Preventing the spread and buildup of nuclear weapons remains one of the highest priority international security challenges. Success depends on a multipronged global strategy, including a verifiable ban on nuclear explosive testing to prevent the emergence of new and more deadly nuclear weapons. U.S. leadership is critical.
Volume 3, Issue 5, March 30, 2012
Today, the U.S. National Academy of Sciences (NAS) released its long-awaited report on technical issues related to the Comprehensive Test Ban Treaty (CTBT). The independent panel of senior scientific and military experts was charged in 2009 with reviewing technical developments related to the U.S. nuclear stockpile and to nuclear explosion test monitoring that have occurred since the 2002 NAS report on the CTBT and the Senate's brief debate and rejection of the treaty in 1999.
Volume 3, Issue 6, March 30, 2012
The March 30 release of the National Academy of Sciences (NAS) report, The Comprehensive Nuclear Test Ban Treaty--Technical Issues for the United States lays out the most compelling case to date, based on the latest classified and intelligence information, that the United States does not need nuclear tests to maintain its arsenal and that the Test Ban Treaty can be verified.
For Immediate Release: March 28, 2012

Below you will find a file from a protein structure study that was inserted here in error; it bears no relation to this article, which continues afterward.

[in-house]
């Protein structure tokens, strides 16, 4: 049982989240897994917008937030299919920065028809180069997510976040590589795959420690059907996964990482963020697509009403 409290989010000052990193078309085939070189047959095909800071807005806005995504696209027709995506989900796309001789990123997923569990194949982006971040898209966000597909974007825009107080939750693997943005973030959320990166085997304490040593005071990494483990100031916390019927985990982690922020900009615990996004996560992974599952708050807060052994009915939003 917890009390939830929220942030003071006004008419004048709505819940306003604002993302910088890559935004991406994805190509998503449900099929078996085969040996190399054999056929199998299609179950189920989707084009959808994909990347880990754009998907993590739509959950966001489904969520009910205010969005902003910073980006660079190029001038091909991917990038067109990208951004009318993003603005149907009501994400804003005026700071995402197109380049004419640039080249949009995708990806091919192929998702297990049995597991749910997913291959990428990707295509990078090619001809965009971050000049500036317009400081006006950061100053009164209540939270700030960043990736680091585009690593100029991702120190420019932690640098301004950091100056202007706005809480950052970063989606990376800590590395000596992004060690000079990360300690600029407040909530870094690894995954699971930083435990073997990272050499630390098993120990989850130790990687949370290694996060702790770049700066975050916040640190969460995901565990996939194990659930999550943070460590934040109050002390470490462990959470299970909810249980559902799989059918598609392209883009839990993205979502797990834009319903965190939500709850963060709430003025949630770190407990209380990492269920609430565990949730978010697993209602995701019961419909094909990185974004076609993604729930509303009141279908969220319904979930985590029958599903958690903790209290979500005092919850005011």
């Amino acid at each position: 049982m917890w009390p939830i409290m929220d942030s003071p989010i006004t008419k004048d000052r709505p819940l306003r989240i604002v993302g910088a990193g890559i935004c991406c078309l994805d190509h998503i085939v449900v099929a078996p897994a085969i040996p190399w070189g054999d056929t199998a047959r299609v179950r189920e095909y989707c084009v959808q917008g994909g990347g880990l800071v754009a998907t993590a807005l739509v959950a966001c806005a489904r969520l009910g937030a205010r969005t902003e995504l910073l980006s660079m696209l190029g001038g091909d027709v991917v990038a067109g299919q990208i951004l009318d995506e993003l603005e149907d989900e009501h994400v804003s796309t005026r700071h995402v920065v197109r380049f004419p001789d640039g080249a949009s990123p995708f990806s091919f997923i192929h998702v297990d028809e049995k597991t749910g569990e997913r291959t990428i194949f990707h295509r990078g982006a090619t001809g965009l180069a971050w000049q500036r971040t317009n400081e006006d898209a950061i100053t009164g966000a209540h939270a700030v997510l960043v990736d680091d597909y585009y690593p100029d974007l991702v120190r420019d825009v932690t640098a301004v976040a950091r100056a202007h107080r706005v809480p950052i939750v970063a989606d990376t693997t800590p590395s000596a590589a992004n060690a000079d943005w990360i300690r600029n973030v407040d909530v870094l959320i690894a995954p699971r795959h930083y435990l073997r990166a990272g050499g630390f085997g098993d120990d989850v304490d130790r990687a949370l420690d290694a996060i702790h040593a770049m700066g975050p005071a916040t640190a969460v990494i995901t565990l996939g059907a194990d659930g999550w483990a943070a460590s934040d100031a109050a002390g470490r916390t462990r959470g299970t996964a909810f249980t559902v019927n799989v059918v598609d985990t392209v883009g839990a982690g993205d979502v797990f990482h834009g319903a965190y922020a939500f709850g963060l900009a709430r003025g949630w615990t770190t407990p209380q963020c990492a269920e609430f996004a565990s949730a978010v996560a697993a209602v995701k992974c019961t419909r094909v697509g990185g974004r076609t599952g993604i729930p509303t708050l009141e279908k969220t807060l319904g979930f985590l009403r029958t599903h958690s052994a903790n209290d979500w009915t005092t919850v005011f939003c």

(Washington, D.C.) The National Academy of Sciences (NAS) will release a major new technical report on the Comprehensive Test Ban Treaty (CTBT) this Friday March 30. The report will assess the U.S. ability to maintain its nuclear arsenal without nuclear test explosions and the ability of the international monitoring system to detect clandestine tests.
The Indonesian House of Representatives approved the ratification of the 1996 Comprehensive Test Ban Treaty (CTBT) on Dec. 6, decreasing the number of states that must ratify the pact before its entry into force from nine to eight.
(Washington, D. C.) Today, the Indonesian parliament approved the ratification of the 1996 Comprehensive Test Ban Treaty, which bans all nuclear weapons test explosions and establishes a global system for detecting and deterring clandestine test explosions.
Barry H. Steiner is a professor of political science at California State University, Long Beach, where he has taught since 1968. Specializing in war and peace studies, he has worked on nuclear strategy, preventive diplomacy, arms races, and arms control. He gratefully acknowledges the comments of Lawrence D. Weiler on an earlier version of this article.
Volume 2, Issue 14, November 3, 2011
A front-page story in today’s Washington Post (“Supercomputers Offer Tools for Nuclear Testing--and Solving Nuclear Mysteries”) illustrates how far the U.S. Stockpile Stewardship Program has come since nuclear explosive tests ended in 1992. Scientists at the three U.S. national laboratories now have a deeper understanding of nuclear weapons than ever before.